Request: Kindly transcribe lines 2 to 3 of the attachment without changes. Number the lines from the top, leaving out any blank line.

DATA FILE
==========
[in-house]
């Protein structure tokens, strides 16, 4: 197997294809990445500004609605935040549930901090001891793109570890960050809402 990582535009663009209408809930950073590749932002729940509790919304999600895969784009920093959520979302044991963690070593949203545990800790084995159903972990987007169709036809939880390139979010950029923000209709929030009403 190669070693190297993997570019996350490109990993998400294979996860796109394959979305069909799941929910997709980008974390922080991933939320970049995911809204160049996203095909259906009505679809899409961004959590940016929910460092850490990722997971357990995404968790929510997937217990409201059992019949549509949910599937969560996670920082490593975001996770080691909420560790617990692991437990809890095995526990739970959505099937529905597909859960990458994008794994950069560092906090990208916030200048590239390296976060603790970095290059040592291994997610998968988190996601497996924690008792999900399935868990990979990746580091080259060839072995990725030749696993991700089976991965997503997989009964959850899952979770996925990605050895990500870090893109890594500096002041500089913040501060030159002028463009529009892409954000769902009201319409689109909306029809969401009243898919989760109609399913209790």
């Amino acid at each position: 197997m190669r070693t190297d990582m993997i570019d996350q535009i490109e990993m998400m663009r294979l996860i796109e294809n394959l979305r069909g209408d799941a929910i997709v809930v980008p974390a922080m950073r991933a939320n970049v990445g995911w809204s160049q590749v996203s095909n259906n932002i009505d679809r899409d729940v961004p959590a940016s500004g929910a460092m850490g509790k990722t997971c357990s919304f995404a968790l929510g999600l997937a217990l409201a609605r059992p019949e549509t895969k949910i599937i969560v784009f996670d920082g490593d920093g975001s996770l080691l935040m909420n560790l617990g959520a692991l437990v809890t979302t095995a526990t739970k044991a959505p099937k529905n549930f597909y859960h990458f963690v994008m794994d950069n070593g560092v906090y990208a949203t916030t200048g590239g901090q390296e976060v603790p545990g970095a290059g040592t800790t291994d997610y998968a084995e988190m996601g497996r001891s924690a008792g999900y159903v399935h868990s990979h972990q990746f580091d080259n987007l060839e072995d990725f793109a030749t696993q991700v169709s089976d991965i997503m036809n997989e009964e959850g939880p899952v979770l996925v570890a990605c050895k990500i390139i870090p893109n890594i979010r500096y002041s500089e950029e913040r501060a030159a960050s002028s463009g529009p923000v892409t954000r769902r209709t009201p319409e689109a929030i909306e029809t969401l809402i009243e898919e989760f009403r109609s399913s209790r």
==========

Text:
């Protein structure tokens, strides 16, 4: 197997294809990445500004609605935040549930901090001891793109570890960050809402 990582535009663009209408809930950073590749932002729940509790919304999600895969784009920093959520979302044991963690070593949203545990800790084995159903972990987007169709036809939880390139979010950029923000209709929030009403 190669070693190297993997570019996350490109990993998400294979996860796109394959979305069909799941929910997709980008974390922080991933939320970049995911809204160049996203095909259906009505679809899409961004959590940016929910460092850490990722997971357990995404968790929510997937217990409201059992019949549509949910599937969560996670920082490593975001996770080691909420560790617990692991437990809890095995526990739970959505099937529905597909859960990458994008794994950069560092906090990208916030200048590239390296976060603790970095290059040592291994997610998968988190996601497996924690008792999900399935868990990979990746580091080259060839072995990725030749696993991700089976991965997503997989009964959850899952979770996925990605050895990500870090893109890594500096002041500089913040501060030159002028463009529009892409954000769902009201319409689109909306029809969401009243898919989760109609399913209790």
């Amino acid at each position: 197997m190669r070693t190297d990582m993997i570019d996350q535009i490109e990993m998400m663009r294979l996860i796109e294809n394959l979305r069909g209408d799941a929910i997709v809930v980008p974390a922080m950073r991933a939320n970049v990445g995911w809204s160049q590749v996203s095909n259906n932002i009505d679809r899409d729940v961004p959590a940016s500004g929910a460092m850490g509790k990722t997971c357990s919304f995404a968790l929510g999600l997937a217990l409201a609605r059992p019949e549509t895969k949910i599937i969560v784009f996670d920082g490593d920093g975001s996770l080691l935040m909420n560790l617990g959520a692991l437990v809890t979302t095995a526990t739970k044991a959505p099937k529905n549930f597909y859960h990458f963690v994008m794994d950069n070593g560092v906090y990208a949203t916030t200048g590239g901090q390296e976060v603790p545990g970095a290059g040592t800790t291994d997610y998968a084995e988190m996601g497996r001891s924690a008792g999900y159903v399935h868990s990979h972990q990746f580091d080259n987007l060839e072995d990725f793109a030749t696993q991700v169709s089976d991965i997503m036809n997989e009964e959850g939880p899952v979770l996925v570890a990605c050895k990500i390139i870090p893109n890594i979010r500096y002041s500089e950029e913040r501060a030159a960050s002028s463009g529009p923000v892409t954000r769902r209709t009201p319409e689109a929030i909306e029809t969401l809402i009243e898919e989760f009403r109609s399913s209790r």